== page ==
Ignorance is bliss.

Ignorance is bliss.


We’re getting more calls.

And quite frankly this is one of the worst parts of foster care. When we hear that a child needs help but then realize that we can’t step in. That we have to say “no.”

I know there are dozens of legitimate reasons to say that we can’t accept a placement, a child. Whether practical logistics or emotional restraints stand in the way, it’s far better for everyone for foster parents to know their limits.

But somehow reason never seems to resonate with my heart.

Partly because I only get to hear the need and never the answer. When I say “no,” there’s no follow up to let me know that the perfect family said “yes.”

For me, the story ends with my “no.”

I can only hope and pray that better comes their way. Better than what I couldn’t give them.

The stories and pain feel more real when someone calls you to ask if you can help. If you can care for a child who has suffered severe neglect or sexual abuse.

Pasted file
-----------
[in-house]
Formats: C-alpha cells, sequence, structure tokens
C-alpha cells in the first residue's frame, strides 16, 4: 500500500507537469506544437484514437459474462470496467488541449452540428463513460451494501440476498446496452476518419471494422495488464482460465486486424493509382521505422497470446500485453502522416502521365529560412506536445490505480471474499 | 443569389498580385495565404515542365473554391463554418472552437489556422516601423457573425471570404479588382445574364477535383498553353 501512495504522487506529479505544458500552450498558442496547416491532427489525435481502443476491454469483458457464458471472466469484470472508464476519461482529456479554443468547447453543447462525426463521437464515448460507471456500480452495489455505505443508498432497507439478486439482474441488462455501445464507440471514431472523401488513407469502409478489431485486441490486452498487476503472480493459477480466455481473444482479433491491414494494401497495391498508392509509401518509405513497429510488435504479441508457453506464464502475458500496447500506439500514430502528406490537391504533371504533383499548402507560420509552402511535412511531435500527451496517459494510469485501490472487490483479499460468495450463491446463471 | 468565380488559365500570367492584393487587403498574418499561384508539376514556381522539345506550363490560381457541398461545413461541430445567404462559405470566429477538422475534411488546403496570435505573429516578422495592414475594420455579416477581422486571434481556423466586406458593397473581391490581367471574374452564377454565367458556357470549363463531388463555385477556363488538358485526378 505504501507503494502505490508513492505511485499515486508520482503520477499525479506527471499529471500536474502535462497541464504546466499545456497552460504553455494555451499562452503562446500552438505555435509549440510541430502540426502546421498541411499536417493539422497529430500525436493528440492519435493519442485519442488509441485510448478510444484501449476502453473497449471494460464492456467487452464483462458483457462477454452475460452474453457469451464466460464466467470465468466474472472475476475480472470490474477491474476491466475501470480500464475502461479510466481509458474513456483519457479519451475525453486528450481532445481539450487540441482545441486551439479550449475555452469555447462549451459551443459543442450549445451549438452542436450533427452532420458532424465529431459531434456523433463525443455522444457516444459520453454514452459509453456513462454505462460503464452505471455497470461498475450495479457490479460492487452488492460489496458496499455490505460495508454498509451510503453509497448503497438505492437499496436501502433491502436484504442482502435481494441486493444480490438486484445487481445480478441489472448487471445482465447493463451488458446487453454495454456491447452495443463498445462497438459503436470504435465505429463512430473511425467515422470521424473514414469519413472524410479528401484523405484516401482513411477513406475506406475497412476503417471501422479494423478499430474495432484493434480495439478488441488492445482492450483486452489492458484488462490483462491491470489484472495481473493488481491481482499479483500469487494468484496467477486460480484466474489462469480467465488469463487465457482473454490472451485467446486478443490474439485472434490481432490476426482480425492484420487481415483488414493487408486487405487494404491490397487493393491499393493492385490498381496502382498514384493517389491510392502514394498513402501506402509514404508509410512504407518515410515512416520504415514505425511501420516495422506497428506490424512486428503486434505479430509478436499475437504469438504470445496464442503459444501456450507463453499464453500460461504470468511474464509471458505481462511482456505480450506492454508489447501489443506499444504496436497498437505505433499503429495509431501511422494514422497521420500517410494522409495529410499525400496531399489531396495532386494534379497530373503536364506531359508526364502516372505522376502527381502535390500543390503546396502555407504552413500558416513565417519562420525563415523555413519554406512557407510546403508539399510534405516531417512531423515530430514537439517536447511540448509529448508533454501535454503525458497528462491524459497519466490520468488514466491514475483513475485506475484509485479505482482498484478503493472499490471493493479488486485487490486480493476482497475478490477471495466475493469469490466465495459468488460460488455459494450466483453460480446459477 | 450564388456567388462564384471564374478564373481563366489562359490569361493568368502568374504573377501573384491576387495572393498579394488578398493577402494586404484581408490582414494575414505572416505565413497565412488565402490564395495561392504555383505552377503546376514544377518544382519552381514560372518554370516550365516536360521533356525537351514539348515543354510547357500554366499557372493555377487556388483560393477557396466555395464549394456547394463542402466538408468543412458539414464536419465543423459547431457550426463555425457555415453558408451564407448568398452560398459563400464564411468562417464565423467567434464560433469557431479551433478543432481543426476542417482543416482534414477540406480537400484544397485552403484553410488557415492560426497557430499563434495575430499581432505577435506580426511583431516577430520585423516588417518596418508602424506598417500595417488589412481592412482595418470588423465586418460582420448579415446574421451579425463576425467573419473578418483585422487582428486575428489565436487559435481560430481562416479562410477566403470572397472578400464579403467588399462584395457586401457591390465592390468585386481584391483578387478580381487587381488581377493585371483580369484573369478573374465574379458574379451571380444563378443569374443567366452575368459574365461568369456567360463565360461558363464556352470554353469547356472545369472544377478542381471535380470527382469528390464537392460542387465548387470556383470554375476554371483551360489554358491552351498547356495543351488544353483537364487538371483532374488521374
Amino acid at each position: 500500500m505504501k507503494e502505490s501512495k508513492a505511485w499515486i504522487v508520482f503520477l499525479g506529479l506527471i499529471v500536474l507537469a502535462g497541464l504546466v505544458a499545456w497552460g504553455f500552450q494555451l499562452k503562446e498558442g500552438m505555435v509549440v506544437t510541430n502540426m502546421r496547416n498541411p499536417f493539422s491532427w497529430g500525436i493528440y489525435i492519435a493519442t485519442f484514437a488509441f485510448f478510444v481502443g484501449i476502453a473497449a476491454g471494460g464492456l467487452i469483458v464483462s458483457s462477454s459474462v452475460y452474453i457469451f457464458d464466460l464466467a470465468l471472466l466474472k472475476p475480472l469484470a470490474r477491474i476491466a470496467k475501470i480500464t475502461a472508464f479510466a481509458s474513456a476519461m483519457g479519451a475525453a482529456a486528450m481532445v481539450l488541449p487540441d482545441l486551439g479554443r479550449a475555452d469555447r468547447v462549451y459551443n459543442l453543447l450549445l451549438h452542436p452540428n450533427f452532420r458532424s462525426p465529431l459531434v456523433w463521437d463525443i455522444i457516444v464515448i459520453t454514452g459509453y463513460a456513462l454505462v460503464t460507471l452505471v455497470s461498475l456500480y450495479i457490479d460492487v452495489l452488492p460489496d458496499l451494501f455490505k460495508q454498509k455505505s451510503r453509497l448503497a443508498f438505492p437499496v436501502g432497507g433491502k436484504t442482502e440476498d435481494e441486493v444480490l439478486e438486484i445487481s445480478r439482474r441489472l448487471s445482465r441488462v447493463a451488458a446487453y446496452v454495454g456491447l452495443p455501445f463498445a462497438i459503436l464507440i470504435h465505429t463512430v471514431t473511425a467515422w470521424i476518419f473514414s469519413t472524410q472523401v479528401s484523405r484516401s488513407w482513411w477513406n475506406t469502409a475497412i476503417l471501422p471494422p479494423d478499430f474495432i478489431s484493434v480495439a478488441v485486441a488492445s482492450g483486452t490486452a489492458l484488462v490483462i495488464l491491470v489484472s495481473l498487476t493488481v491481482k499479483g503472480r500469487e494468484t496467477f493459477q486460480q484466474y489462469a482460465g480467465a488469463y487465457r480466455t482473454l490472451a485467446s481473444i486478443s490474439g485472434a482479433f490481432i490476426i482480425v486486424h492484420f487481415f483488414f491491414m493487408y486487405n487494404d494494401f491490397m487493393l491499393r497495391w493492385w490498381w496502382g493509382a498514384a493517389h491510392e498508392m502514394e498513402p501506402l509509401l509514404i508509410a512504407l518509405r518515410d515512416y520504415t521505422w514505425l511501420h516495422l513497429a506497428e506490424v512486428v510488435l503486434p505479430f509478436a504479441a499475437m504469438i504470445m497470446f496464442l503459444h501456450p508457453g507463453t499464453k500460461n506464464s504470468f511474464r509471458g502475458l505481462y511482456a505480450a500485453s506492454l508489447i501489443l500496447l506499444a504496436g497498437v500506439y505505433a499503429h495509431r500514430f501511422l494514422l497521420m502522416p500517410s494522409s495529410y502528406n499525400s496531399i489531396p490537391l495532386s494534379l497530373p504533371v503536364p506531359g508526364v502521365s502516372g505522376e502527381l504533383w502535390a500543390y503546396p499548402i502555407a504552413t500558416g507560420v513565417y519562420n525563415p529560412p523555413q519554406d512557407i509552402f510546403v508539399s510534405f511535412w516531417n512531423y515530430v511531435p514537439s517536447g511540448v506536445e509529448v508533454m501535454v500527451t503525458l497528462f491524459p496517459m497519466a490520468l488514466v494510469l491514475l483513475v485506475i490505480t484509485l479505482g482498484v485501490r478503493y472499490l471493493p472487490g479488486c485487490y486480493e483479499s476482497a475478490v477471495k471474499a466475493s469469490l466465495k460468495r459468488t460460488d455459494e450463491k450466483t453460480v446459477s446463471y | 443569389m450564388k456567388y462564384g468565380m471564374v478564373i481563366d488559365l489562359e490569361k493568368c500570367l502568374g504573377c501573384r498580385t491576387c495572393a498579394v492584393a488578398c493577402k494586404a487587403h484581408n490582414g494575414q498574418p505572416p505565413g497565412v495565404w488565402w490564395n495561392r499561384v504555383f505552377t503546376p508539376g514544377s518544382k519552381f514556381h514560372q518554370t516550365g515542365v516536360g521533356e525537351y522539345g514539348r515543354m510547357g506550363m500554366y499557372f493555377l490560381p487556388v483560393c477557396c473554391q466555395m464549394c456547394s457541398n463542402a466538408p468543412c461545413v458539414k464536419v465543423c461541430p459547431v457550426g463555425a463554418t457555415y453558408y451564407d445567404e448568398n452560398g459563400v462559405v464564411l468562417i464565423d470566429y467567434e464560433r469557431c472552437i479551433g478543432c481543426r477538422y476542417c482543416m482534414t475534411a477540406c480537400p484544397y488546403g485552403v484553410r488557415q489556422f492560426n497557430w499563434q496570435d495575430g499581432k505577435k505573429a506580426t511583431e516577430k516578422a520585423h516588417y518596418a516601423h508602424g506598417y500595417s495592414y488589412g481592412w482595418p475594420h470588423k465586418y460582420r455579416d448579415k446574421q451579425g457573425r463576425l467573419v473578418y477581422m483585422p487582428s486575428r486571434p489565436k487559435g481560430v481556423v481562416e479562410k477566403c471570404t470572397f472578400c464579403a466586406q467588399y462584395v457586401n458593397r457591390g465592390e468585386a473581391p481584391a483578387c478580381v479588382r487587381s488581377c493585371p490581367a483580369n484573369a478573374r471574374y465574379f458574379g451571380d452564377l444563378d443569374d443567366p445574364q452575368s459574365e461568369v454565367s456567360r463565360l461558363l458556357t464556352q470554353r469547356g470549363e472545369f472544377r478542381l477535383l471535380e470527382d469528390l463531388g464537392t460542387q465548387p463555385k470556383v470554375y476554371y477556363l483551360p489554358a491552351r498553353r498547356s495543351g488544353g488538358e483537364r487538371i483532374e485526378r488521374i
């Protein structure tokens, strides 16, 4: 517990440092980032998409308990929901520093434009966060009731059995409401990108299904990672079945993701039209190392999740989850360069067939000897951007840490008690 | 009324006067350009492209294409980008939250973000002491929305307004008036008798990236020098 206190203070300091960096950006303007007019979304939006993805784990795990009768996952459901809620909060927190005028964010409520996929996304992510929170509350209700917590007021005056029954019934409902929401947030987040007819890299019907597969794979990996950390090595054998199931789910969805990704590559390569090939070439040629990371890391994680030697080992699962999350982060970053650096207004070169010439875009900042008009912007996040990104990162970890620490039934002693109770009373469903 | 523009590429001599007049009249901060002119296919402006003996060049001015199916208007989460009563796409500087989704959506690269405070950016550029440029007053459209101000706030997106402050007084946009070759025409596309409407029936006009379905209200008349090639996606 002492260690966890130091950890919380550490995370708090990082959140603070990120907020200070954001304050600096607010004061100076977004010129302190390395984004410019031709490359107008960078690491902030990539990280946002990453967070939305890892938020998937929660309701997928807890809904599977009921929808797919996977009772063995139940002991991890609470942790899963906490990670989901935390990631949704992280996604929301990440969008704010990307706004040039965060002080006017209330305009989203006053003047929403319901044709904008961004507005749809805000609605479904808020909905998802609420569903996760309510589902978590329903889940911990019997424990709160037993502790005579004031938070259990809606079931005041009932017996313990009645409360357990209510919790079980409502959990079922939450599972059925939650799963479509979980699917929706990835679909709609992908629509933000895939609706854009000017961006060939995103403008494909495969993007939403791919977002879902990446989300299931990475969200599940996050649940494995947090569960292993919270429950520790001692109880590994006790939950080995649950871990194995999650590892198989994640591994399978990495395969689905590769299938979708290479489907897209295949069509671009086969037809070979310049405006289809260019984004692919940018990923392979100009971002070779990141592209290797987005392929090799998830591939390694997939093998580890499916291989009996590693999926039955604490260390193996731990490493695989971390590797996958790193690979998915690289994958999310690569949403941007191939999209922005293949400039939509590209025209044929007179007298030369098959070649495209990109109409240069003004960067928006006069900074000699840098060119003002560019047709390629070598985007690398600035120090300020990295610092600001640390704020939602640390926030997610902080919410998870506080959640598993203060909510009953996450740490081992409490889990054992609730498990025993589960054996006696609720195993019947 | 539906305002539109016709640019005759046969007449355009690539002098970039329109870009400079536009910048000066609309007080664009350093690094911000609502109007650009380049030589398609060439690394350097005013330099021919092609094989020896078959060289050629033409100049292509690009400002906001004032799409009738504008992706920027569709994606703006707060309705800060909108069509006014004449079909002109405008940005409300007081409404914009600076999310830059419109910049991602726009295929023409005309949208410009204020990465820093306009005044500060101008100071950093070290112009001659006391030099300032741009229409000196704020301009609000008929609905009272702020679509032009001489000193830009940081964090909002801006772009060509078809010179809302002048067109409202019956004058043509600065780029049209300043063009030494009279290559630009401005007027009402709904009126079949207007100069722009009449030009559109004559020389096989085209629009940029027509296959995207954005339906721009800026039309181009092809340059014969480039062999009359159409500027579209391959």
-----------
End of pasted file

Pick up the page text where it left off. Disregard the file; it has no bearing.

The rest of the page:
The media keeps it all at a safe distance from my home, my heart. Sad, but far.

And yet no longer.

All of a sudden, it’s real. It’s here.

And it’s not going away.

Children all around us are hurting. Being hurt.

They say, “Ignorance is bliss.” But bliss is not my highest value.

Through my broken rose-colored glasses, I can see far better the beautiful children that need us.

And when we see them and hear their stories, we can’t keep saying, “no.”

So we step in. Like toddlers learning to walk, we aren’t even quite sure what we’re doing. Bumping into each other. Falling down. Crying.

And I’m just talking about the adults.

But we’re trying. Would you try with us?